Finding Hope in the Dark Politics of Environmental Destruction (Rev. Lou Snead)
At the national level today, the priorities and concerns of environmentalists like me have been taking a beating. This assault on environmental policies began with President Trump's election promise to bring coal back as an energy source. He followed this up by appointing climate change skeptics and deniers as the directors of the EPA and the Energy Department.
In just a few months, federal environmental regulations to reduce green-house emissions and protect natural resources were relaxed or eliminated.
Since the beginning of this year there has been nothing but bad news with regard to making progress in mitigating against the negative planetary impacts of human activity. Even more discouraging is the “win/lose” power approach that both our national and state political leaders remain wedded to around highly polarized issues. Finding common ground and working toward the public good of all seems to have gotten lost in today's ideological warfare.
So, what will keep progressive environmentalists from losing hope in our efforts to protect the health of our planet and the future well-being of humanity? Some of us think this is a macro issue that will require a sufficient number of voters to elect leaders who care about the environment as we do. Others of us look for environmental causes and advocates to support in hopes that they will embody the influence needed to push back on the kind of environmental destruction we see going on now. Many of us just seek out cloisters of like-mined environmentalists with whom we can share our frustrations and disillusionment with what is taking place at the national or state levels. But, there are several channels of encouragement, beyond participating in what often feels like environmentalist group therapy, with regard to turning the tide of environmental destruction.
First of all, we can find some hope in the ability of people in this country to pay attention to science and understand the dynamics of climate change and global warming. It has been a slow process amid the merchants of doubt, but a Yale University survey has discovered a steady increase over the past 10 years in the number of Americans who have reached the conclusion that global warming is taking place and human activity is the biggest factor. Even in the face of the dismantling of national and state environmental policies, we can find national, state, and local efforts going on to mitigate against environmental peril, if not for all the reasons we might think are right. One source of hope is the slow but steady work of the Citizens Climate Lobby to bring together congressional leaders and local communities to take an economic approach to reducing our dependency on fossil fuels via a carbon fee dividend. Another bright spot is the continuing growth of renewable energy sources and the public embrace of green energy for both home and transportation. In short, linking together environmental and economic benefits has great appeal to consumer Americans.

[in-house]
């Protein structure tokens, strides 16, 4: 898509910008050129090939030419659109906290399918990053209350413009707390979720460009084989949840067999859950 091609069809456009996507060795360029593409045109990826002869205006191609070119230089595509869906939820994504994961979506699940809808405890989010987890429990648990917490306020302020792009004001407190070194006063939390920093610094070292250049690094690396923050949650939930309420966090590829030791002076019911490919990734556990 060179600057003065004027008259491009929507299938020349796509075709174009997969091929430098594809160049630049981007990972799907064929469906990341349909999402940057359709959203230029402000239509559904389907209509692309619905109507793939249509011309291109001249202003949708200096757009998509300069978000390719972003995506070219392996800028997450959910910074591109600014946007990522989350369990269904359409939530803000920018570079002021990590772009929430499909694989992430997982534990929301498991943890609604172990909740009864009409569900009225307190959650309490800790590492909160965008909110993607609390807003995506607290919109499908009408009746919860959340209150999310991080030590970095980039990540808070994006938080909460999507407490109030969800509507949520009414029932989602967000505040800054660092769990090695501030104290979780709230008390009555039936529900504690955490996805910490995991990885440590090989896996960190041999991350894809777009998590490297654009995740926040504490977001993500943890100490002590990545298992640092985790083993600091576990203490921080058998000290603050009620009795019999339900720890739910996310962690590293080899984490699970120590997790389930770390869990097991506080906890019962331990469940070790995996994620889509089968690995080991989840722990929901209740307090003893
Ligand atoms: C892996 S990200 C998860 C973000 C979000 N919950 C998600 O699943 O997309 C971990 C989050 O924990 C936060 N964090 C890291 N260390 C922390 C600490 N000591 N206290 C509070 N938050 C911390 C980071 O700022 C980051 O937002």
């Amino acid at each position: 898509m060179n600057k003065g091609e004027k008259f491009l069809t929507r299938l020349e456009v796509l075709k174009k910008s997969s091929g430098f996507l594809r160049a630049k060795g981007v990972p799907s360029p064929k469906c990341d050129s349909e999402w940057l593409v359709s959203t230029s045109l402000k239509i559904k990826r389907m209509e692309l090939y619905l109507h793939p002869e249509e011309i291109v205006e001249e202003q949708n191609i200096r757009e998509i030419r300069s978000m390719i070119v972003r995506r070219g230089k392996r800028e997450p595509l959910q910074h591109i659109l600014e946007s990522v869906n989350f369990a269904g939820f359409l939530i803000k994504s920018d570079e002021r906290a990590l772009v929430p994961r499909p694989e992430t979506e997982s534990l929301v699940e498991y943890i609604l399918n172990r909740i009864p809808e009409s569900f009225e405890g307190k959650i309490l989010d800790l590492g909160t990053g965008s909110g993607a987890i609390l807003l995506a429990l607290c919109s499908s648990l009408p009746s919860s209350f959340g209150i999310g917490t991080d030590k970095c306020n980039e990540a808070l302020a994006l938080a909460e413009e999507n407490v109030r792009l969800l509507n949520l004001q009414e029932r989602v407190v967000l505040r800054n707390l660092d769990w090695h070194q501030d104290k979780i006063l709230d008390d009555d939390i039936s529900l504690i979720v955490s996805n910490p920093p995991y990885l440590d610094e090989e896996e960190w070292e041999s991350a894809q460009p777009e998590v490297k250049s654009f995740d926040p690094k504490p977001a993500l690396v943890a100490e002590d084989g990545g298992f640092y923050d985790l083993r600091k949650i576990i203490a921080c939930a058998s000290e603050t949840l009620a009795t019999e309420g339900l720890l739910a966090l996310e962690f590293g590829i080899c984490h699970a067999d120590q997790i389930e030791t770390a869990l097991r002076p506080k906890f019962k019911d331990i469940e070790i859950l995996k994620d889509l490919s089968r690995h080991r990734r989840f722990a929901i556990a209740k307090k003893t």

In actuality, it has been our local efforts to combine economic savings with environmental stewardship measures that gives me the most hope. While my local community is nowhere near being dominated by green-thinking people, our City's municipal utility has received national attention when it made the purely economic decision to utilize 100% renewable energy sources. This switch to wind and solar power occurred because our local utility found that these two energy sources here in Texas provided to cheapest electricity rates for its customers. Now our City utility is exploring the idea of turning our entire town into a “virtual power plant” by renting optimal residential and commercial rooftops for the installation of municipally owned solar systems. Because of these cost savings, customers in this conservative part of Texas are now hoping that battery storage technology will advance enough to get our entire community off the electric grid. This local appreciation for renewable energy has grown up around the economic benefits to homeowners who were not motivated by environment concerns at all.
Local efforts also provide some of the greatest hope for me. For instance, when I recently installed solar panels on my home at least seven other neighbors on my street inquired about the long-term cost saving from investing in a rooftop solar system. I wrote up a summary of my experience investigating solar systems, vetting vendors, calculating costs, etc. and gave it to them. Here in the past four months, four of these neighbors have now installed a solar system on their home simply to reap the long-term cost benefits. And all of us are older, retired people who may not live long enough to maximize all the energy savings now available to us. When you can easily convince conservative, money-conscious, seniors of the economic benefits of an environmental resource there is great reason for hope. The same is true in terms of water conservation. Now that we are experiencing another summer drought here in Texas it's amazing how many folks around here are now interested in putting moisture sensors in their landscaping to save money on irrigating our lawns and trees.
It may be sad to say that economic benefits speak much louder than environmental concerns for many Americans. New York City and Miami may have to be underwater before some folks realize or admit that human activity is creating colossal climate disruption and displacements. But these trends toward utilizing renewal energy and conserving resources provide some shining points of light in an otherwise dim political climate that seems hell-bent of environmental destruction. So, I'm hopeful that economics will ultimately carry the day for us to do the right thing in terms of environmental stewardship practices. Once again, we must continue to think global and work local.
-- Rev. Lou Snead